The Glass Orchard does not grow any pumpkins, but a unique offering serves a similar role. Hundreds of blown glass pumpkins come in various shapes, sizes and colors, all of them handmade by co-owners Dawn Passineau and Jon Chapman.

Shortly after moving to Eau Claire in 2017, Passineau and Chapman wanted to differentiate their 15-acre operation from others in the area, so they offered about 300 blown glass pumpkins. The items sold well, and the idea grew the following year into around 400 pumpkins created by Chapman and Passineau in the hot shop behind their store, located at 130 Deerfield Road, a few miles south of downtown Eau Claire.

This Saturday and Sunday will mark the third sale and feature about 500 glass objects that resemble a true pumpkin collection.

“In a lot of ways, it’s like a real patch,” Chapman said.

While glass pumpkins are relatively new creations for Chapman and Passineau, they both have more than a decade of glass blowing experience. He started about 16 years ago as a high school hobby, and she began 11 years ago while in college.

They gradually build up to the fall sale by creating pumpkins year-round. Chapman and Passineau usually work in the hot shop in the morning for a few hours before tending to their apple orchard in the afternoon, something they view as a satisfying balance between arts and agriculture. Chapman said similarities exist between glass artistry and running an apple orchard because both require creativity, ingenuity, perseverance and craftsmanship.

“In the end, both of your goals is producing a quality product,” Chapman said.

The three main components of the hot shop include a furnace that constantly melts 300 pounds of glass at 2,000 degrees; a reheating oven to make materials more moldable when shaping the glass; and an annealer set at around 900 degrees to help cool the finished creations.

Once they start, it takes about 20 minutes to turn raw, molten glass into a fully-formed pumpkin or gourd. When they take material out of the furnace with a hollow steel blowpipe, the glass is in a thick liquid form resembling the texture of honey. One must continually spin the molten glass on the end of the blowpipe or else it will begin to drip and lose shape. After taking the glass out, one must briefly cool the blowpipe in water before taking more material out of the furnace. The next step involves mixing in color, with options including orange, blue, red and green, among others.

After adding color, one person sits on a bench and spins the molten glass while the other person blows on the opposite end of the blowpipe, rapidly expanding the glass into more of a spherical shape. It is then reheated, placed into a mold and blown to expand so the mold forms the ridges of a pumpkin. The nearly-completed piece is then placed on a stand for a few minutes before a glass stem is added. Finally, the item is put into the annealer for 13 to 18 hours. By the time it cools, it has hardened into a completed work of art.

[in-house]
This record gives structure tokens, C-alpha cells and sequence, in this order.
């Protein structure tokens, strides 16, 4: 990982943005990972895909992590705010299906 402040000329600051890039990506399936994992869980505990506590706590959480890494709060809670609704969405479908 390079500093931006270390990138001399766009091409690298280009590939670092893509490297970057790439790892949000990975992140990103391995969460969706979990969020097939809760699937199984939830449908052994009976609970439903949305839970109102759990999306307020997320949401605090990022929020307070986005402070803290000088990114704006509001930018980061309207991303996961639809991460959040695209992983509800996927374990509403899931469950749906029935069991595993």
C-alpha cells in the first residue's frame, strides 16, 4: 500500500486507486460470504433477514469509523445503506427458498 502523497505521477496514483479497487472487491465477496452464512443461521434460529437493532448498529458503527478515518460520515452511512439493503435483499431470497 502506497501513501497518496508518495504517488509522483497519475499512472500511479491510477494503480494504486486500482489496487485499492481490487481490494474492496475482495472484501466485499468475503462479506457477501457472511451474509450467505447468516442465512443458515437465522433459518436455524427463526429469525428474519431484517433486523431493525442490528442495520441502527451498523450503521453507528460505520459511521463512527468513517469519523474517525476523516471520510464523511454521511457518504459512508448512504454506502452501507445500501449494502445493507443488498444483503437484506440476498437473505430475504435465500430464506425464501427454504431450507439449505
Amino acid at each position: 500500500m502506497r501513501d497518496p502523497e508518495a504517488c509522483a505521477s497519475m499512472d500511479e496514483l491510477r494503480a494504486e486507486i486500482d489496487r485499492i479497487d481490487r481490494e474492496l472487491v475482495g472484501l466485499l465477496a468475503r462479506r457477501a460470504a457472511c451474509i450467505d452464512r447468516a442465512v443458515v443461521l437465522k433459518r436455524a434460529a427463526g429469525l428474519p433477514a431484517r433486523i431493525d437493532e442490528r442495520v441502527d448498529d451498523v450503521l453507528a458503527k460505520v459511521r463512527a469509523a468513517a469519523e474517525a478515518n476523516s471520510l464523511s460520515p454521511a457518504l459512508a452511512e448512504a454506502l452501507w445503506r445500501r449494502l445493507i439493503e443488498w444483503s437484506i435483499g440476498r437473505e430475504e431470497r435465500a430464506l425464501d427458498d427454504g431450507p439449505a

Chapman and Passineau have worked together for several years and operate in concert as efficiently as possible throughout the glass blowing process. While Chapman finalizes the form of a pumpkin, Passineau begins working on the stem. When she completes the stem, Chapman has already begun working on a new piece. Chapman said when they hit a solid work rhythm, their movements resemble a wordless dance.

There is an inherent danger to the process, but mishaps are few and far between for the experienced glass blowers, who said proper heat and timing are the most challenging aspects of creating a quality glass object. On a colder day, for example, air will come in through the open side of the hot shop and cool the glass quicker.

Previously, Chapman and Passineau both taught college courses on glass blowing, sculpture and fine art, so they also offer weekend classes and demonstrations for people to try their turn at glass blowing, sculpting, casting, frameworking, fusing and slumping. Attendees can learn individually in the hot shop or as groups in the main store, creating a small glass flower or paperweight in about an hour.

They feel fortunate to work together on creating items they love and appreciate that area residents positively receive their classes and work.

“We chose the right town,” Passineau said.

What started as an idea two years ago has blossomed into a popular project that fulfills Chapman and Passineau creatively while bringing them closer to the community.